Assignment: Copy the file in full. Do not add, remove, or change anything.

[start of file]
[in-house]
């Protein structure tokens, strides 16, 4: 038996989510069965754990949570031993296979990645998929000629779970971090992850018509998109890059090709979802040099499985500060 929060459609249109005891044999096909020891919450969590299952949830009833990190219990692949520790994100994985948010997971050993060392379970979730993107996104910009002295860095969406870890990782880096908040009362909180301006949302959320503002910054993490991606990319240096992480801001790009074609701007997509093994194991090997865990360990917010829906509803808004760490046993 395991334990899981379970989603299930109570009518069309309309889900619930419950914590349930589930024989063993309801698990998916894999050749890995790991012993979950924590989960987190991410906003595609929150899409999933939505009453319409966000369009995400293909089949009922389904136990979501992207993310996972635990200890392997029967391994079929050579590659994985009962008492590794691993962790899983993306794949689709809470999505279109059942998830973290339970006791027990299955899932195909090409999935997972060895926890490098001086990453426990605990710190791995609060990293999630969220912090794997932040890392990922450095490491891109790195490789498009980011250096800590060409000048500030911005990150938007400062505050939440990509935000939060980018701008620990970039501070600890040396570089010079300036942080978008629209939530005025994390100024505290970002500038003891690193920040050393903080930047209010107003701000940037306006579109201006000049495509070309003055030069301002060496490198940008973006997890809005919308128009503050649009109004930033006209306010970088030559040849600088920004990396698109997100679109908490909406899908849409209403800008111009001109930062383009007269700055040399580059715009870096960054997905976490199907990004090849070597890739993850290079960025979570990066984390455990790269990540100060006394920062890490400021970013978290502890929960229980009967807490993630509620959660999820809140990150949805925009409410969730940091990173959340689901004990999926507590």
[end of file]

[in-house]
């Protein structure tokens, strides 16, 4: 038996989510069965754990949570031993296979990645998929000629779970971090992850018509998109890059090709979802040099499985500060 929060459609249109005891044999096909020891919450969590299952949830009833990190219990692949520790994100994985948010997971050993060392379970979730993107996104910009002295860095969406870890990782880096908040009362909180301006949302959320503002910054993490991606990319240096992480801001790009074609701007997509093994194991090997865990360990917010829906509803808004760490046993 395991334990899981379970989603299930109570009518069309309309889900619930419950914590349930589930024989063993309801698990998916894999050749890995790991012993979950924590989960987190991410906003595609929150899409999933939505009453319409966000369009995400293909089949009922389904136990979501992207993310996972635990200890392997029967391994079929050579590659994985009962008492590794691993962790899983993306794949689709809470999505279109059942998830973290339970006791027990299955899932195909090409999935997972060895926890490098001086990453426990605990710190791995609060990293999630969220912090794997932040890392990922450095490491891109790195490789498009980011250096800590060409000048500030911005990150938007400062505050939440990509935000939060980018701008620990970039501070600890040396570089010079300036942080978008629209939530005025994390100024505290970002500038003891690193920040050393903080930047209010107003701000940037306006579109201006000049495509070309003055030069301002060496490198940008973006997890809005919308128009503050649009109004930033006209306010970088030559040849600088920004990396698109997100679109908490909406899908849409209403800008111009001109930062383009007269700055040399580059715009870096960054997905976490199907990004090849070597890739993850290079960025979570990066984390455990790269990540100060006394920062890490400021970013978290502890929960229980009967807490993630509620959660999820809140990150949805925009409410969730940091990173959340689901004990999926507590």